Charlotte Smith: Paint Rhetoric Celebrates Composition Over Narrative

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In Charlotte Smith: Paint Rhetoric the artist's paintings to a large extent use the same materials for each, but the color variations are vast, with each painting singing a different siren sing. They seem to have in common that they are invitations, formal ones, telling the viewer what kind of evening or experience to expect.

Given the place of honor in the Anya Tish Gallery is "Late Conversation (Night Dance)" (72" x 48"). With a black background and multicolored dots of color, often blue, it might almost be an after-hours invitation, with an Oriental flavor -- I know we're supposed to say "Asian" now, but that is too broad to capture the lacquer-like quality, or the decidedly japanned look of the finish. Smith uses her paint generously, and here applies it to small pieces of paper or canvas, shaped a bit like sperm or a comma. These are glued to the canvas, and only close inspection reveals the layered effect. The emotional content is powerful, and there seems to be no question that this invitation is to a wealthy home, one where indiscreet behavior might not only be tolerated but encouraged, as long as it is kept out of sight. I, for one, would like to attend.

"Grandiloquence" is golden but subdued, suggesting an invitation from old friends to reminisce a bit, relaxing, peaceful, serene. The composition of this highly textured painting is more open at the bottom, more dense at the top, as a golden tree might be. The effect is soothing, and the anecdotes bound to be interesting, and some of them even true.

Another painting, "Magniloquence", with its red dots and what might be thin green stems, creates the impression of a field of poppies, and of a celebration, banners flying, or perhaps a picnic, blanket spread, with a carafe of rose wine.

"Altiloquence", with darker colors, suggests a more serious discussion, perhaps a formal debate, but there are enough whitish dots to ensure that the debate will not be without some levity, and wit. "Braggadocio", with white dots on a green background, seemed less involving, in tune with its title, It seemed to hurtle itself at you, rather than inviting you in - I wouldn't want to sit next to it at a dinner party.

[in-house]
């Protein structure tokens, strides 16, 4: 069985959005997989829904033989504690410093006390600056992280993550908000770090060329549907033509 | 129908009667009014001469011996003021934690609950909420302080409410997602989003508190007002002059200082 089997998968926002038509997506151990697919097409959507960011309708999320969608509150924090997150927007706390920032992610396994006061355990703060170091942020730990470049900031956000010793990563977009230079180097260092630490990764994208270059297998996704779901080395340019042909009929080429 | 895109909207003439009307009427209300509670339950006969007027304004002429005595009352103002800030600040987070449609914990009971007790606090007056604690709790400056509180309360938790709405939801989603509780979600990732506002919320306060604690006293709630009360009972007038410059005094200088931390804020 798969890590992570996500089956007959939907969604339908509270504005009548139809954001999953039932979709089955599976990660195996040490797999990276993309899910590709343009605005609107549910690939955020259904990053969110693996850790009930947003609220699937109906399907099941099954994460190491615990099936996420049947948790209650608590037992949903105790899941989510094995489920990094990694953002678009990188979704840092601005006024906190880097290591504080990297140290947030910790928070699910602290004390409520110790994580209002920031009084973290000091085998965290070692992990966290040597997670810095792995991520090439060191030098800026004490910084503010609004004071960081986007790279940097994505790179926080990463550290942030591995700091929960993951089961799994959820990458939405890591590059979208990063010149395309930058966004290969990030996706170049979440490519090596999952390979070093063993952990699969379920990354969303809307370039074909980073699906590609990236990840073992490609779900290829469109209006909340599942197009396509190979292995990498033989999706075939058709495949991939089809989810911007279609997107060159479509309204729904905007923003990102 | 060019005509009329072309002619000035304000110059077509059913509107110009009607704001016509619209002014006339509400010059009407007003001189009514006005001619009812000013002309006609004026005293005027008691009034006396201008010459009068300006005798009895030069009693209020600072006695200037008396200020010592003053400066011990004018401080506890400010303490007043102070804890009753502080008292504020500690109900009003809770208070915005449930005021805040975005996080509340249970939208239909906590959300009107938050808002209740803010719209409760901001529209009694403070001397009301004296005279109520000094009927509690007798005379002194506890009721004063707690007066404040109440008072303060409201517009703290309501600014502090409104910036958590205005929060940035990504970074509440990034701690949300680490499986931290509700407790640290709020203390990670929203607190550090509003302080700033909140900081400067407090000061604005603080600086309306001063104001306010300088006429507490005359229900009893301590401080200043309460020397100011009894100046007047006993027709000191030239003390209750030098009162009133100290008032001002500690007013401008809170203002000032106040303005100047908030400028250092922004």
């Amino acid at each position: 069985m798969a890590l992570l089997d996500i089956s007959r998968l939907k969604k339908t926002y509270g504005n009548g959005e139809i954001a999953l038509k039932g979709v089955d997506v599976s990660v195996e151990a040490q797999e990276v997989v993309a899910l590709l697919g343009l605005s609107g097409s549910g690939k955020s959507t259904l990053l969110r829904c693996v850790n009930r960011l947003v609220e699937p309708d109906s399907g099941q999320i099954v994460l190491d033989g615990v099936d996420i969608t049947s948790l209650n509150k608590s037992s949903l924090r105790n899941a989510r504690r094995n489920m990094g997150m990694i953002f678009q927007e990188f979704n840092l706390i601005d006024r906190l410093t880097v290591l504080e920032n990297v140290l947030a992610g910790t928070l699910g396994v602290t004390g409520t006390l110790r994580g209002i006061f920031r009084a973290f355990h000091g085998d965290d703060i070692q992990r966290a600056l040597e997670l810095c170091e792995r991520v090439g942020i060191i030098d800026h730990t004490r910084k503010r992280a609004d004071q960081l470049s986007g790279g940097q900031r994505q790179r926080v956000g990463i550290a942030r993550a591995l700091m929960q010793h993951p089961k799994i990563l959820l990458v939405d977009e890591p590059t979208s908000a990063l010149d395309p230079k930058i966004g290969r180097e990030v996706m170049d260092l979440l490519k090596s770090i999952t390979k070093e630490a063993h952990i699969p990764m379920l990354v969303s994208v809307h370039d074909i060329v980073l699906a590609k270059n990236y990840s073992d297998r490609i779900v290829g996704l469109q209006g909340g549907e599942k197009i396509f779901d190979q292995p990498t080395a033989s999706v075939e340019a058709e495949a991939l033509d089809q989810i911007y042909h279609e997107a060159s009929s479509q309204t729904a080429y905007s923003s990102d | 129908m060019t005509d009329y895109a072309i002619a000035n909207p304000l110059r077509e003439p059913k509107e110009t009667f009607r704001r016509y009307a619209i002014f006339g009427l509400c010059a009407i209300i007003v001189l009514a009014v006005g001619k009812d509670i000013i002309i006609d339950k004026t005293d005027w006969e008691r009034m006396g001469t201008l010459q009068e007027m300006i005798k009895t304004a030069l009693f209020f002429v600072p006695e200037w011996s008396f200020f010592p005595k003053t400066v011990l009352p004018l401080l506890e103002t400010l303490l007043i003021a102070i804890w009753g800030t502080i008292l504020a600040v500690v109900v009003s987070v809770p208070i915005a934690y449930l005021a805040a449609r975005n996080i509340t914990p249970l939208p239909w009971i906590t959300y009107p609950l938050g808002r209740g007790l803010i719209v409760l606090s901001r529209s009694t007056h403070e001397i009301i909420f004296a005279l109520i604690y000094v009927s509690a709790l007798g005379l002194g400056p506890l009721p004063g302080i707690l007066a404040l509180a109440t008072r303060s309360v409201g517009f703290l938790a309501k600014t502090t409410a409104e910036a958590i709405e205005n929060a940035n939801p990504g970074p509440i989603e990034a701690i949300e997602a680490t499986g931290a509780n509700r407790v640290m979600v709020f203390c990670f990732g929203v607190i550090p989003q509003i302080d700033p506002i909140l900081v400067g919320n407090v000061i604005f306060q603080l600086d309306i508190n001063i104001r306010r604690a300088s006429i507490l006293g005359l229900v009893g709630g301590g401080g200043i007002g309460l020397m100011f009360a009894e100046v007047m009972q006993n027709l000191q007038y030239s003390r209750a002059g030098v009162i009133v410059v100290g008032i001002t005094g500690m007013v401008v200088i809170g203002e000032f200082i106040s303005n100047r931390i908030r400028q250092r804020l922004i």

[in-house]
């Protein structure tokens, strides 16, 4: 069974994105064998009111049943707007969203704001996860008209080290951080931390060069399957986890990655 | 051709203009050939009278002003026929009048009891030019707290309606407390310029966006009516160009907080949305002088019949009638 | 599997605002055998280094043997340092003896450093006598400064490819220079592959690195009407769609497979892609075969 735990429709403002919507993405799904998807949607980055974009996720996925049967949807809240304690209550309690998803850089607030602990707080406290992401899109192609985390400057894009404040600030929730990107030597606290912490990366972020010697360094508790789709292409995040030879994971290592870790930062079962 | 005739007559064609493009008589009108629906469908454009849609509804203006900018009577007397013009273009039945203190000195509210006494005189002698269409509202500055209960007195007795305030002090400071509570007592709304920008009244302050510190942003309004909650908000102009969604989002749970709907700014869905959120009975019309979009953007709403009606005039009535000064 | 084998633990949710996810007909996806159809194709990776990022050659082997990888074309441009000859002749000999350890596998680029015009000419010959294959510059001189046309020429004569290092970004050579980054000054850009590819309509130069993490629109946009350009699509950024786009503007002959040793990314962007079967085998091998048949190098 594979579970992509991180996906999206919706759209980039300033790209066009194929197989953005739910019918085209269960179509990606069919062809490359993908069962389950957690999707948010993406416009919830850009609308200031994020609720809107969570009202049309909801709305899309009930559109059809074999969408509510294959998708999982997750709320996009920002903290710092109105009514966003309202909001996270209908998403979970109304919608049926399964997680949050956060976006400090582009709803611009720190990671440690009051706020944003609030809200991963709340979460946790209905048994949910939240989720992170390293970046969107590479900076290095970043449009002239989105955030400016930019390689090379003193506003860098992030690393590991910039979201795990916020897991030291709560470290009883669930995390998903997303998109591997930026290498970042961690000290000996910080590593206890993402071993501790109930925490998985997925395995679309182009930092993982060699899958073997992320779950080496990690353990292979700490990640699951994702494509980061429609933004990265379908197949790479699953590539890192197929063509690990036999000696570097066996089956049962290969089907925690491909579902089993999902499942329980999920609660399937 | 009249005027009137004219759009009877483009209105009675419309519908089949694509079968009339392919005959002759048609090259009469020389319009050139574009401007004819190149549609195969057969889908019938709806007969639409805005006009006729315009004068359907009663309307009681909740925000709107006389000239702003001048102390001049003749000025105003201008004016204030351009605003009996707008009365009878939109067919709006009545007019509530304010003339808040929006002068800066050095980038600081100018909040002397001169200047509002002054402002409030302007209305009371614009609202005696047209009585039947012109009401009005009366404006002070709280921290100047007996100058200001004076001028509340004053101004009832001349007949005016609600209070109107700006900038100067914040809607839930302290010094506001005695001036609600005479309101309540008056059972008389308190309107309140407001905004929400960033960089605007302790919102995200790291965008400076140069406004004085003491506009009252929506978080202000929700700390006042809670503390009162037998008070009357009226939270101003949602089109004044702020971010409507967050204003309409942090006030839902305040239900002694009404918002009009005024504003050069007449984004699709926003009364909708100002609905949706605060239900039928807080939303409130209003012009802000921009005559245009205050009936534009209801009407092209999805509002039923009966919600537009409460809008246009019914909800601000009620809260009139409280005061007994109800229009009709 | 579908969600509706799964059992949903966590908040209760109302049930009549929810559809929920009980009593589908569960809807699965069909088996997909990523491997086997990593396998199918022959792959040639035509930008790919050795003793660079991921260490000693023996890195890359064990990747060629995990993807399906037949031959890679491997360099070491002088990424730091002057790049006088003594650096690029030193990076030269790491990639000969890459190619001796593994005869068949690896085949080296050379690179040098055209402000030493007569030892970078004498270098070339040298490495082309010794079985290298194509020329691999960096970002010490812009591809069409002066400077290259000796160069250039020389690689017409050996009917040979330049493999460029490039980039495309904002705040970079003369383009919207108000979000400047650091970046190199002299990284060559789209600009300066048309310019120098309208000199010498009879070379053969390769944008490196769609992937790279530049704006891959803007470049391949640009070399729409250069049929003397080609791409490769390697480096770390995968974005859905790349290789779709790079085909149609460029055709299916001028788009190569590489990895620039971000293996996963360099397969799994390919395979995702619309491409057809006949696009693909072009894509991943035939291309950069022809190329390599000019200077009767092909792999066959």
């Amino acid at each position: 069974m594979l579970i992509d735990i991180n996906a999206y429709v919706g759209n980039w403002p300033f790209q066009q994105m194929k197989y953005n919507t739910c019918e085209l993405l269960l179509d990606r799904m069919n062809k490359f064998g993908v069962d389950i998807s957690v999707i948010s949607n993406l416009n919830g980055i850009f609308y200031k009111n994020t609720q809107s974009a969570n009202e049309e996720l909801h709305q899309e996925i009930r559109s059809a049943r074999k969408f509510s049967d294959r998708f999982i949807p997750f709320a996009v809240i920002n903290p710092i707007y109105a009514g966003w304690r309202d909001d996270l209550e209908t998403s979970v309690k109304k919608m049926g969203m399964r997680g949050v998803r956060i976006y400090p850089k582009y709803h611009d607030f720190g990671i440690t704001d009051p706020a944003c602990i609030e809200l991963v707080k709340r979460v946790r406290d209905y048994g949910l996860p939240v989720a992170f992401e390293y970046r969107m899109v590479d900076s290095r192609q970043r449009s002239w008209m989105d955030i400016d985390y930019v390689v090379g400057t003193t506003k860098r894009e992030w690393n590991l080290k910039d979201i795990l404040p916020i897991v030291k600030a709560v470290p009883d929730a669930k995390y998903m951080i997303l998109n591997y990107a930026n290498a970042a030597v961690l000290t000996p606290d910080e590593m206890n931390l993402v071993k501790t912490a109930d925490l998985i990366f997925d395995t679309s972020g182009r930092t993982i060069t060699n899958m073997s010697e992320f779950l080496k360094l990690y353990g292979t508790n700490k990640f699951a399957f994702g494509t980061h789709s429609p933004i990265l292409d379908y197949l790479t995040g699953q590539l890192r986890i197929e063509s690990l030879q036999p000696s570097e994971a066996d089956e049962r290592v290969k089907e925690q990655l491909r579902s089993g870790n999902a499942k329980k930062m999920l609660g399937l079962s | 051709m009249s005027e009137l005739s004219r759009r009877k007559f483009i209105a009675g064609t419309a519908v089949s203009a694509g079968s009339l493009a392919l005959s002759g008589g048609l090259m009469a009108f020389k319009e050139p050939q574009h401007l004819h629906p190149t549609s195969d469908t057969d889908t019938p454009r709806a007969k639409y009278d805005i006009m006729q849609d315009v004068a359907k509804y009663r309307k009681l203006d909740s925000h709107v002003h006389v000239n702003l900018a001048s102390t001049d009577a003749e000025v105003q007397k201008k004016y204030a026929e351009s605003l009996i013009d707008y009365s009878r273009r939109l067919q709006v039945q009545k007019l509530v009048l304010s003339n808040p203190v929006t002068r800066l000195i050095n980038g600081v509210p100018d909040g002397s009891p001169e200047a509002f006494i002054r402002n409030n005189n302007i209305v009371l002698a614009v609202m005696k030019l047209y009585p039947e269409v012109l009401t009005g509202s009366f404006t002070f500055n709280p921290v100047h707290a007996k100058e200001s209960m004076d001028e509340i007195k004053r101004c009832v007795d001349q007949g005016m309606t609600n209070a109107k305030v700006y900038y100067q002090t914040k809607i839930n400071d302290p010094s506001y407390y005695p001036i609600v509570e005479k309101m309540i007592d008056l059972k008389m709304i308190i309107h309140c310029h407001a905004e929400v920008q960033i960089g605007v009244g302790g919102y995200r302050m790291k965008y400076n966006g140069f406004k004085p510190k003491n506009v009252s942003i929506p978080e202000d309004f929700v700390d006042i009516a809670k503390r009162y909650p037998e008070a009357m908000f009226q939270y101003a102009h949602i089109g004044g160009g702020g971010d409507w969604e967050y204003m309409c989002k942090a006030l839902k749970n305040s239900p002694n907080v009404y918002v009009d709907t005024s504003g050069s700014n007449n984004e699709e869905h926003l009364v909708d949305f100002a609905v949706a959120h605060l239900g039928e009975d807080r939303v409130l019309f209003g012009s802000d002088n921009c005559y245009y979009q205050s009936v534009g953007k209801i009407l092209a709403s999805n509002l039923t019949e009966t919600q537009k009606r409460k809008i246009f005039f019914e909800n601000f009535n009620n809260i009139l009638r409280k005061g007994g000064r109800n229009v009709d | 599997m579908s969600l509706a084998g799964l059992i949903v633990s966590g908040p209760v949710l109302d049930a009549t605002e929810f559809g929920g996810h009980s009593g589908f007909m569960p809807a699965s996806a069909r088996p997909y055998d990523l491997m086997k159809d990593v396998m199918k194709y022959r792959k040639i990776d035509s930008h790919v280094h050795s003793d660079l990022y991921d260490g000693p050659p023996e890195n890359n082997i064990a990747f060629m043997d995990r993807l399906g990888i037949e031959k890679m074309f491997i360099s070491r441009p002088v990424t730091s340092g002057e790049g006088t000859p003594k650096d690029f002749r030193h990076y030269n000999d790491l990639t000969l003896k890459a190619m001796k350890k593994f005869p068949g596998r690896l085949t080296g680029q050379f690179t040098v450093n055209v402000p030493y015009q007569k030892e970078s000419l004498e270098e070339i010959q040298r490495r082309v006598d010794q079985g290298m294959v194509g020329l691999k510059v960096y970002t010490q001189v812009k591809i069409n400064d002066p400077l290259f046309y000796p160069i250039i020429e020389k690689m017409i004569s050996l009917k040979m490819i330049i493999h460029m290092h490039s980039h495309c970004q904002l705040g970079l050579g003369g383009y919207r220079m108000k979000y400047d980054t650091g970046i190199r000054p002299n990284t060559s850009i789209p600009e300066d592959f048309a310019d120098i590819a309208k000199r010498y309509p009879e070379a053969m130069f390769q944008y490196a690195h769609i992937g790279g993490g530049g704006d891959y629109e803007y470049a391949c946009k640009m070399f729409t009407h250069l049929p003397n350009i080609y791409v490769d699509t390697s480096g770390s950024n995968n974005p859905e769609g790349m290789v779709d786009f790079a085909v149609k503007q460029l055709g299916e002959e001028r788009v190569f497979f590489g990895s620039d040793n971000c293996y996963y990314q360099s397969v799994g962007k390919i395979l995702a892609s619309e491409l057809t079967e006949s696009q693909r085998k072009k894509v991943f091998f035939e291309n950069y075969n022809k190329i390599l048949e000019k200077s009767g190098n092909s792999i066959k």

Smith varies her approach in a series of paintings that suggest the look of a spiral binder, though far more complex. Each is composed of two separate paintings, side-by-side, with the interior side of each having tiny projections of paint that are shaped like bowling pins; these comprise what look like spiral bindings from a distance. Each side of the painting seems close to the mirror image of the other side, and the dots cluster near the "spiral', as though magnetized.

In one, "Small Confabulation I" (30" x 24"), there are brightly-colored dots against a grey background, and the projections are colored in rings, like a croquet mallet. There is a larger version of this painting "Confabulation I". "Confabulation II" is also large, but has a warm pink background with pale pink circles, cheerful and confident.

These paintings are about composition, and texture, rather than narrative, and Smith is a painstaking artist; the amount and quality of her detailing is impressive indeed. For those of us who enjoy narrative, she has provided one piece, "Small Talk", the smallest in the exhibition, where each side of a painting is not symmetrical. Instead, the left side is clearly a man, the right side clearly a woman, and the shape of their "bodies" so well-suited to each other that we know they were made to mate. And yet the bristles of paint emerging from each suggests, wittily, that they may never get together - I liked it a lot.

Charlotte Smith: Paint Rhetoric continues through May 24, Anya Tish Gallery, 4411 Montrose. Open Tuesday through Friday 10:30 to 6, Saturday 10:30 to 5, and by appointment, 713-524-2299. Information at www.anyatishgallery.com.

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